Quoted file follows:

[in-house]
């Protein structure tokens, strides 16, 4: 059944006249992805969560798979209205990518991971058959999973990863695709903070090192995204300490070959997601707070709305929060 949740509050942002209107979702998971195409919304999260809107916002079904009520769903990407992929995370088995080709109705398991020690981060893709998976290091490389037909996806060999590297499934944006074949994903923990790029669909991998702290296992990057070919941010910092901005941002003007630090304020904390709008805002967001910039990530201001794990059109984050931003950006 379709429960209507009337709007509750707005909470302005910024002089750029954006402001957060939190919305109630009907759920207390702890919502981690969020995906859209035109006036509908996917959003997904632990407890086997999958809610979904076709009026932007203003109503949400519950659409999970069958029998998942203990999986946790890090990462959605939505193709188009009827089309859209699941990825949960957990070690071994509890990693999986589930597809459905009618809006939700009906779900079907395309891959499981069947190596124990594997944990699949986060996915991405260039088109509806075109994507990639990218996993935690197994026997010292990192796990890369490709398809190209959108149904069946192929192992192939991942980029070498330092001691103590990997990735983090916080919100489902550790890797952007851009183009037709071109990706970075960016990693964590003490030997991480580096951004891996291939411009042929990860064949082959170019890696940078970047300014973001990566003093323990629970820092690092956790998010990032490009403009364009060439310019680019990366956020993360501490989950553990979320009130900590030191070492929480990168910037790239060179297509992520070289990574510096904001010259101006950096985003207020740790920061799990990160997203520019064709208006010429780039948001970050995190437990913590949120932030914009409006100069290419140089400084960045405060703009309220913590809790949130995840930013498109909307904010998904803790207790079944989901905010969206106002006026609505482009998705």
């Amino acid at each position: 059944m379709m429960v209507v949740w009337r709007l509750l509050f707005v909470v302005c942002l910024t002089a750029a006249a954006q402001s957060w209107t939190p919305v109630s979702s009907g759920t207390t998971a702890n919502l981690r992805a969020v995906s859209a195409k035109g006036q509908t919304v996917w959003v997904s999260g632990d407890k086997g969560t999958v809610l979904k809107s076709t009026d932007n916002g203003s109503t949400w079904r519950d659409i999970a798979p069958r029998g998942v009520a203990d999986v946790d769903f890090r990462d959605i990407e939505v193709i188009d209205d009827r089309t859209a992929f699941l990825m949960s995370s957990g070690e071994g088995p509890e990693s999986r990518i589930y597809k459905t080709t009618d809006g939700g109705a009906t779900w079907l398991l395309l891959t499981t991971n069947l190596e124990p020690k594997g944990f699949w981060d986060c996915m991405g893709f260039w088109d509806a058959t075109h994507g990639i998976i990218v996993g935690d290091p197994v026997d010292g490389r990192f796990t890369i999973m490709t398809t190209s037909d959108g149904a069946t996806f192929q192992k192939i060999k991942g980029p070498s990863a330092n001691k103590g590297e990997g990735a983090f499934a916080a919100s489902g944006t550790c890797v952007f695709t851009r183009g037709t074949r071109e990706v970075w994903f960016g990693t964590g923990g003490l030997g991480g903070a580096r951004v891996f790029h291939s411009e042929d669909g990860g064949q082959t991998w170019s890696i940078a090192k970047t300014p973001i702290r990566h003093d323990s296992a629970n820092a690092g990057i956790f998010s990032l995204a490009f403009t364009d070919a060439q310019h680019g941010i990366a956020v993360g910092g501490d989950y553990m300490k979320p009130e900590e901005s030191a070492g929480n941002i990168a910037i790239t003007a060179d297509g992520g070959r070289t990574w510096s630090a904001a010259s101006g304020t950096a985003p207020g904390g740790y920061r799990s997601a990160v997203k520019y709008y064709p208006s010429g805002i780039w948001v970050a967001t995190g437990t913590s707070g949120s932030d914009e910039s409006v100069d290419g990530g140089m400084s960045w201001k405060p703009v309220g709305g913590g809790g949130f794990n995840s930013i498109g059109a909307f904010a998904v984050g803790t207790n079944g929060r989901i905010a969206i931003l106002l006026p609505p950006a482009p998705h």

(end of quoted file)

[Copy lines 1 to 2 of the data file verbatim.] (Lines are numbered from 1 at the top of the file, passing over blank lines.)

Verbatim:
[in-house]
């Protein structure tokens, strides 16, 4: 059944006249992805969560798979209205990518991971058959999973990863695709903070090192995204300490070959997601707070709305929060 949740509050942002209107979702998971195409919304999260809107916002079904009520769903990407992929995370088995080709109705398991020690981060893709998976290091490389037909996806060999590297499934944006074949994903923990790029669909991998702290296992990057070919941010910092901005941002003007630090304020904390709008805002967001910039990530201001794990059109984050931003950006 379709429960209507009337709007509750707005909470302005910024002089750029954006402001957060939190919305109630009907759920207390702890919502981690969020995906859209035109006036509908996917959003997904632990407890086997999958809610979904076709009026932007203003109503949400519950659409999970069958029998998942203990999986946790890090990462959605939505193709188009009827089309859209699941990825949960957990070690071994509890990693999986589930597809459905009618809006939700009906779900079907395309891959499981069947190596124990594997944990699949986060996915991405260039088109509806075109994507990639990218996993935690197994026997010292990192796990890369490709398809190209959108149904069946192929192992192939991942980029070498330092001691103590990997990735983090916080919100489902550790890797952007851009183009037709071109990706970075960016990693964590003490030997991480580096951004891996291939411009042929990860064949082959170019890696940078970047300014973001990566003093323990629970820092690092956790998010990032490009403009364009060439310019680019990366956020993360501490989950553990979320009130900590030191070492929480990168910037790239060179297509992520070289990574510096904001010259101006950096985003207020740790920061799990990160997203520019064709208006010429780039948001970050995190437990913590949120932030914009409006100069290419140089400084960045405060703009309220913590809790949130995840930013498109909307904010998904803790207790079944989901905010969206106002006026609505482009998705």